|Publication number||US4249985 A|
|Application number||US 06/017,386|
|Publication date||Feb 10, 1981|
|Filing date||Mar 5, 1979|
|Priority date||Mar 5, 1979|
|Publication number||017386, 06017386, US 4249985 A, US 4249985A, US-A-4249985, US4249985 A, US4249985A|
|Inventors||James S. Stanfield|
|Original Assignee||Stanfield James S|
|Export Citation||BiBTeX, EndNote, RefMan|
|Patent Citations (6), Referenced by (48), Classifications (8)|
|External Links: USPTO, USPTO Assignment, Espacenet|
This invention relates to an apparatus for aligning and bonding a preperforated tape to perforated material, such as motion picture film and the like, and more particularly to an improvement in a pressure roller for bonding pressure adhesive tape with perforations over sprocket holes in the film.
In ordinary use, the perforations along motion picture film are engaged by drive sprockets or a shuttle arm used to feed the film through a utilization system. As the film is used again and again for its intended purpose, film tends to tear around the perforations, particularly at the beginning and end of a reel of film. In those, and other cases of damage to the perforations, it is desirable to repair the film by bonding a strip of preperforated tape along the film where damage has occurred, with the perforations of the tape aligned with the sprocket holes of the film.
U.S. Pat. No. 3,959,048 discloses an arrangement for bonding preperforated repair tape to motion picture film with the precision required to align the tape perforations with the film perforations along the length of the tape, but the alignment system is complex, and leaves much to be desired. Improvements over that arrangement are disclosed in U.S. Pat. No. 4,026,756. The improvements deal primarily with the problem of aligning the perforations of the repair tape with the perforations of the film along the length of the film.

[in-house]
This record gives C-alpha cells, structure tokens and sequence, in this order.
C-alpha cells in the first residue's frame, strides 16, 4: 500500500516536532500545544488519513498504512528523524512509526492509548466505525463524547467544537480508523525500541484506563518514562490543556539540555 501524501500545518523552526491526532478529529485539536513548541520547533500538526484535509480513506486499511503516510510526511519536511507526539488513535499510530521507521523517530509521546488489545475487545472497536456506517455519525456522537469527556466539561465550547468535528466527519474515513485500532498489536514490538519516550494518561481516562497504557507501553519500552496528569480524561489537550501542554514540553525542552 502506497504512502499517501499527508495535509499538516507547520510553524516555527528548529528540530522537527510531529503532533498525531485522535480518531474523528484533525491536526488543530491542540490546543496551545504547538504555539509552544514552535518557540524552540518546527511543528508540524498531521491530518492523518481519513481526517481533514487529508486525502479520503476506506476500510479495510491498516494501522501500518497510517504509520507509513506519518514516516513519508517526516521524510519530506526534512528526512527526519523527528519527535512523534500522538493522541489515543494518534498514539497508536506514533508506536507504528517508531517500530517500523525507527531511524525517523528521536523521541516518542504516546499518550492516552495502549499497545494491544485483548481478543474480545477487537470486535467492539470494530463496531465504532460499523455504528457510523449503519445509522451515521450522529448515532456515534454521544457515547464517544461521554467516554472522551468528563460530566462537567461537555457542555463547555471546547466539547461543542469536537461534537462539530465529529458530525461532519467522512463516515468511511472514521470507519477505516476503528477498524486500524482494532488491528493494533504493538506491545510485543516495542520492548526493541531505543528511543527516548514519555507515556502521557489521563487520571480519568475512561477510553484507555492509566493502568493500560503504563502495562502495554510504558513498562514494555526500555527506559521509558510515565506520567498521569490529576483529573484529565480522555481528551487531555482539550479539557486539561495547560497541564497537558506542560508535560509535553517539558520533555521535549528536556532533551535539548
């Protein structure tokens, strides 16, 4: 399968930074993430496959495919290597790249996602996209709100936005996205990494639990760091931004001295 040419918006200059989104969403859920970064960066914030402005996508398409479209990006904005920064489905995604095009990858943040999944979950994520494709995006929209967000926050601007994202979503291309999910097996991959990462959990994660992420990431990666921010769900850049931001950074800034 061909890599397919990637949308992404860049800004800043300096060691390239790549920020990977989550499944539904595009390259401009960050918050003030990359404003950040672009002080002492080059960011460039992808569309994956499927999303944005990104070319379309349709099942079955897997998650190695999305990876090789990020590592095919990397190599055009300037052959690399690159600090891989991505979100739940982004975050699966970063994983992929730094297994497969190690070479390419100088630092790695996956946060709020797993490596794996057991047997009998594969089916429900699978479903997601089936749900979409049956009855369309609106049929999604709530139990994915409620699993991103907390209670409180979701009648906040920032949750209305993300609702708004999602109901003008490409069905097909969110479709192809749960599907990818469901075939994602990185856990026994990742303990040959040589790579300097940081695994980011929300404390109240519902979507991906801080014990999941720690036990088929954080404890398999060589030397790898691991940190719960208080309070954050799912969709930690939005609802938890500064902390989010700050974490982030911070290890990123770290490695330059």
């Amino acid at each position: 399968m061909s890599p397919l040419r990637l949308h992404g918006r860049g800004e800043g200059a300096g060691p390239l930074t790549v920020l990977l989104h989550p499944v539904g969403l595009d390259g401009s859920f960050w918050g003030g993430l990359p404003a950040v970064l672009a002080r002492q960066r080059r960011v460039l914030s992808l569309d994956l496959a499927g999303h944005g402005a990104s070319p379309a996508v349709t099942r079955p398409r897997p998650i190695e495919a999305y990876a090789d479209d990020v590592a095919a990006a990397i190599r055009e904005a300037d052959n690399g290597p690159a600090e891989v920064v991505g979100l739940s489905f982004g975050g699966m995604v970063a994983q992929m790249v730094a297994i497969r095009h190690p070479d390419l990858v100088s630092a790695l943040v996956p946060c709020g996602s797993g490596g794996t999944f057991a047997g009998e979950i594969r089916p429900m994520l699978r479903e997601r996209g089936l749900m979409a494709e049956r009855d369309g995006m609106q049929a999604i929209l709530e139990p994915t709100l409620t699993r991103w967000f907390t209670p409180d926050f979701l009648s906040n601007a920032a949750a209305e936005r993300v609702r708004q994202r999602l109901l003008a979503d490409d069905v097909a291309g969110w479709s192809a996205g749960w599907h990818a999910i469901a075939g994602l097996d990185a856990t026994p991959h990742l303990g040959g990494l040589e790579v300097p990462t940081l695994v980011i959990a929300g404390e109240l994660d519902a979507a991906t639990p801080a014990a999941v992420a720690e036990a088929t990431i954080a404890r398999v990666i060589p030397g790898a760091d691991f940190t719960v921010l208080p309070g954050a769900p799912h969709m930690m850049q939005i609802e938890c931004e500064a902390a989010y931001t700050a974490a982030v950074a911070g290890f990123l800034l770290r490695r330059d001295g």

It has been determined that the asymmetrical sprocket shape disclosed in U.S. Pat. No. 4,026,756 is not required for synchronization, and may itself cause damage to the film since flat sides are provided on the sprocket to force alignment of perforations in the tape with perforations in the film. Instead, it has been found that symmetrical sprockets of the same configuration as sprockets in the film utilization system will best serve the need for alignment of repair tape without any risk of further damage to the perforations in the film. Alignment of the perforations in the repair tape with perforations in the film will be achieved, even though the film tends to shrink with age and other factors, as mentioned in the prior patents.
What is now recognized is the need to improve transverse alignment of the repair tape to maintain side edges of holes in the repair tape in line with side edges of holes in the film, and more particularly to assure firm bonding of the repair tape on the film along side edges of holes and between holes. In the first of the aforesiad patents, a pressure roller is used having "apertures" or recesses shaped and spaced to receive sprockets on the sprocket wheel, thereby to apply pressure to the adhesive tape all around a sprocket hole. This presented a problem in initial adjustment of the roller during the start of each repair run to assure that the sprockets are aligned with roller apertures. To avoid that problem, the pressure roller in the second one of the aforesaid patents is grooved, instead of apertured, but the repair tape between sprocket holes is then not subjected to pressure for good bonding. The problem is to apply pressure all around each sprocket hole.